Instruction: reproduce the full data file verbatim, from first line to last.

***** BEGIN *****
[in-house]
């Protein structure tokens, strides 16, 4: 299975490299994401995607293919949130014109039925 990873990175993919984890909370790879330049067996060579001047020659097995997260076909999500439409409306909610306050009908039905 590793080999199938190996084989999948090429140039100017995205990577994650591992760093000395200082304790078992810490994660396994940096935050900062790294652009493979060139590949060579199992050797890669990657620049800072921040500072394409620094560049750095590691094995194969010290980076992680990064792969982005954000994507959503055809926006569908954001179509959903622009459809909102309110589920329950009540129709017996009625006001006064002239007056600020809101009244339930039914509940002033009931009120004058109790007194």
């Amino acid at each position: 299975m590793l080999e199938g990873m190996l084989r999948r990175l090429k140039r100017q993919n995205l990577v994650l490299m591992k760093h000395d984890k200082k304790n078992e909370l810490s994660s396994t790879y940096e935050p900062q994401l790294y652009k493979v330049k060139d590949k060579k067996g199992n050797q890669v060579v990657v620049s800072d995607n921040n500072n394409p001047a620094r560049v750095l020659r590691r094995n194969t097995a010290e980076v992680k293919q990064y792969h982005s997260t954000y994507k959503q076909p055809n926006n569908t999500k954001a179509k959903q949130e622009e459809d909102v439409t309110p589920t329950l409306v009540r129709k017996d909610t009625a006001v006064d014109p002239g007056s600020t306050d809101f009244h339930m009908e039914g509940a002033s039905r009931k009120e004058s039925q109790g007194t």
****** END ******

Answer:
[in-house]
């Protein structure tokens, strides 16, 4: 299975490299994401995607293919949130014109039925 990873990175993919984890909370790879330049067996060579001047020659097995997260076909999500439409409306909610306050009908039905 590793080999199938190996084989999948090429140039100017995205990577994650591992760093000395200082304790078992810490994660396994940096935050900062790294652009493979060139590949060579199992050797890669990657620049800072921040500072394409620094560049750095590691094995194969010290980076992680990064792969982005954000994507959503055809926006569908954001179509959903622009459809909102309110589920329950009540129709017996009625006001006064002239007056600020809101009244339930039914509940002033009931009120004058109790007194």
């Amino acid at each position: 299975m590793l080999e199938g990873m190996l084989r999948r990175l090429k140039r100017q993919n995205l990577v994650l490299m591992k760093h000395d984890k200082k304790n078992e909370l810490s994660s396994t790879y940096e935050p900062q994401l790294y652009k493979v330049k060139d590949k060579k067996g199992n050797q890669v060579v990657v620049s800072d995607n921040n500072n394409p001047a620094r560049v750095l020659r590691r094995n194969t097995a010290e980076v992680k293919q990064y792969h982005s997260t954000y994507k959503q076909p055809n926006n569908t999500k954001a179509k959903q949130e622009e459809d909102v439409t309110p589920t329950l409306v009540r129709k017996d909610t009625a006001v006064d014109p002239g007056s600020t306050d809101f009244h339930m009908e039914g509940a002033s039905r009931k009120e004058s039925q109790g007194t």